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A $3000$ km long trunk operates at $1.536\times 10^6$ bps and is used to transmit $64$ byte frames using sliding window protocol. If the propagation speed is $6$ microseconds/km then the number of bits needed for the sequence number for maximum efficiency is _______
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@ sir,

So answer should be 1 for this question am I  right ??

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That was a typo, corrected now.
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@Bikram sir, @Arjun sir

Please change 3000 km to 3000 m in question.

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3 Answers

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Formula :  Number of bits in seq number field is ceil[log(1+2a)]  where a is Tp/Tt

 in Stop n wait : ( it is simplest sliding window protocol )

L= 64B = 64*8

B= 1.536 Mbps

Tt =L/ B =333.33 microsec

now propagation delay for 1 km is 6 microsec, 

propagation delay Tp=6∗3000=18000 microsec

hence 1+2a=1+2(Tp / Tt)=109.01

hence no. of bits required for sequence number are ⌈log2(1+2a)⌉=7

 number of bits are 7 

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what about the above phrase which has been given by rishabh gupta

@Arjun

 

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On calculating, we get window size greater than 1, so it can't be Stop and Wait. Next simple protocol used is Go Back N. So we will consider that (also because the selective repeat protocol is highly complex to implement in trunking).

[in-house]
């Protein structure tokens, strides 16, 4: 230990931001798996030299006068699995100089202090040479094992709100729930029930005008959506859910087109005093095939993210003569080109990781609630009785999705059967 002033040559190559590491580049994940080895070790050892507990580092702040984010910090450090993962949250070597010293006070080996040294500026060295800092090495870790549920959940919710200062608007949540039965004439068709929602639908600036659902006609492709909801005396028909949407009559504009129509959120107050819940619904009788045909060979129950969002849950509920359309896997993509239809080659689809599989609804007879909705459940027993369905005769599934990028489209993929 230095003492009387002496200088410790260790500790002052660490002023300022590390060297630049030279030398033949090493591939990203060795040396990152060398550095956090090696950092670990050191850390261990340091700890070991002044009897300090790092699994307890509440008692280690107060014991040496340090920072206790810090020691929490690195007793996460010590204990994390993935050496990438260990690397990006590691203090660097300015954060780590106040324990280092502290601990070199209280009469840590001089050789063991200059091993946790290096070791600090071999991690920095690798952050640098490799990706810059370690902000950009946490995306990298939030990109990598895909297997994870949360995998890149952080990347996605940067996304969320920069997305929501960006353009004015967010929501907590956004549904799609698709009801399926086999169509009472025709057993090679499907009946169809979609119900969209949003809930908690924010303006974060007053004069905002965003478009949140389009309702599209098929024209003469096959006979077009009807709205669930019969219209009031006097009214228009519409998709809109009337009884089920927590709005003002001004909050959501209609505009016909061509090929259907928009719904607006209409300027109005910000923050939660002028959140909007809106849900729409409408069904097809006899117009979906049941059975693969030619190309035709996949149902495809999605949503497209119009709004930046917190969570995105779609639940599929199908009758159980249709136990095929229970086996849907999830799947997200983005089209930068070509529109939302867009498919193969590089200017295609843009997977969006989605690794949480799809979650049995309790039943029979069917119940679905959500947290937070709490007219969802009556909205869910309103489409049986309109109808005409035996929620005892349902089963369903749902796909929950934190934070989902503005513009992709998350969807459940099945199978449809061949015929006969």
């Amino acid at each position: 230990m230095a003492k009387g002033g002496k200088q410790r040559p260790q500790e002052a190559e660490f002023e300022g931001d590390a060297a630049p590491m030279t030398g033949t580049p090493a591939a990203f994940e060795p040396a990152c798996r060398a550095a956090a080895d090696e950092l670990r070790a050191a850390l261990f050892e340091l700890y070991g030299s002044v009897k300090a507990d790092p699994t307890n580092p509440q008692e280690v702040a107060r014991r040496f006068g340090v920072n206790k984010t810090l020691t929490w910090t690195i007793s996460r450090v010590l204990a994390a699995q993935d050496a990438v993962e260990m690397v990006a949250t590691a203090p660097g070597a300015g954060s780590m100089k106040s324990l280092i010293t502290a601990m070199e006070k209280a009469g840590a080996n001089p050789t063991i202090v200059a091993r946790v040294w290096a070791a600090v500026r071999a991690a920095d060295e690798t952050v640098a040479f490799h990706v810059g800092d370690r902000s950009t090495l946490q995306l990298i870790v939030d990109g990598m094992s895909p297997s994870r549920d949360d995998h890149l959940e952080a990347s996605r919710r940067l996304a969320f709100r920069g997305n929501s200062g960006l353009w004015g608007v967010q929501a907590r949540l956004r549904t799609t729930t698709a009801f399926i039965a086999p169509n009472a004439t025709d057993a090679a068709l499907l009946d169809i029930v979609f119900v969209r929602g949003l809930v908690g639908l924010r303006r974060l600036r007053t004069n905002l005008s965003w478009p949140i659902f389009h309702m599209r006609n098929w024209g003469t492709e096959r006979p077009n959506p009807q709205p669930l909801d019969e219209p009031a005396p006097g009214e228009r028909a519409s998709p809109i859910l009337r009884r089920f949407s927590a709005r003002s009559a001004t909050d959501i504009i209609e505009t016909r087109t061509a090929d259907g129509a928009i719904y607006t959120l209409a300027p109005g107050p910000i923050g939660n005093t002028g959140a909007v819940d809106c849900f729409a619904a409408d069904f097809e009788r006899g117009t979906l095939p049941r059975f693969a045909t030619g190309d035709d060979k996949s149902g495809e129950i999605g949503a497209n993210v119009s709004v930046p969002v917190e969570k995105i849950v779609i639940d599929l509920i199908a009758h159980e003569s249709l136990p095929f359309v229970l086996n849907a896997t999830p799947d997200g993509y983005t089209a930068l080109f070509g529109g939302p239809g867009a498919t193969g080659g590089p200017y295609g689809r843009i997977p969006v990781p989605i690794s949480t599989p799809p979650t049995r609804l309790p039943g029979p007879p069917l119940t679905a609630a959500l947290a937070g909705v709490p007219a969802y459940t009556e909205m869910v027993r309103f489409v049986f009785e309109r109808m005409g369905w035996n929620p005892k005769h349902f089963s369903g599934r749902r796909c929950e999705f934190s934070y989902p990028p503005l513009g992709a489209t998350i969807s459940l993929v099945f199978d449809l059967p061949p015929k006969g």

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I humbly disagree with your answer @Bikram sir.

In Stop and Wait, Sender needs only one frame number, and so does Receiver. Hence, total numbers required = 2, and total bits required = 1. ALWAYS.

 

For GBN, it'll be 7 bits. Because Sender needs 109 numbers and Receiver needs just 1. Total would be 110 numbers, and we need 7 bits to uniquely identify them.

 

For SR, it'll be 8 bits. Because Sender needs 109 numbers and so does Receiver. Total would be 218 numbers, and we need 8 bits to uniquely identify them.
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2 votes
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For maximum efficiency, the sender should be transmitting for the entire RTT (till ACK comes back).

RTT = Transmission Time for Packet + Propagation Time for Packet + Transmission Time for ACK (taking as 0) + Propagation Time for ACK

Transmission Time for Packet = Packet Size $\div$ bandwidth $=(64 \times 8) \div (1.536 \times 10^6) s = 333.33 \mu s.$

Propagation Time (same for Packet and ACK) $=3000 \; km \times 6 \mu s / km  = 18000 \mu s$

So, RTT $ = 333.33 + 2 \times 18000 = 36333.33 \; \mu s$

So, No. of packets needed for $100\%$ efficiency $ = \lceil \frac{36333.33}{333.33} \rceil= 109.$

No. of bits needed to represent $109 = \log_2 109 = 7.$
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@Arjun sir, it seq number bits will be log(109+1)=7 { because seq number>= sender window size+receiver window size} isn't it? Moreover, I think answer will be different depending on language of question. Suppose, question asks " MINIMUM number of sequence bits required for maximum efficiency" then ans will be log(109+1)=7 bits {in case of GBN}. and if question asks "MAXIMUM number of sequence bits required for maximum efficiency " then ans will be log(109+109)=8 bits { if SR is used}. Correct me if i am wrong sir.

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For maximum efficiency, $W_s=1+2a=109$

 

  • For Stop and Wait: $2$ numbers are always enough. So, bits = $1$.
     
  • For Go Back N, we need $110$ numbers. So, bits = $7$.
     
  • For Selective Repeat, we need $218$ numbers. So, bits = $8$.
Answer:

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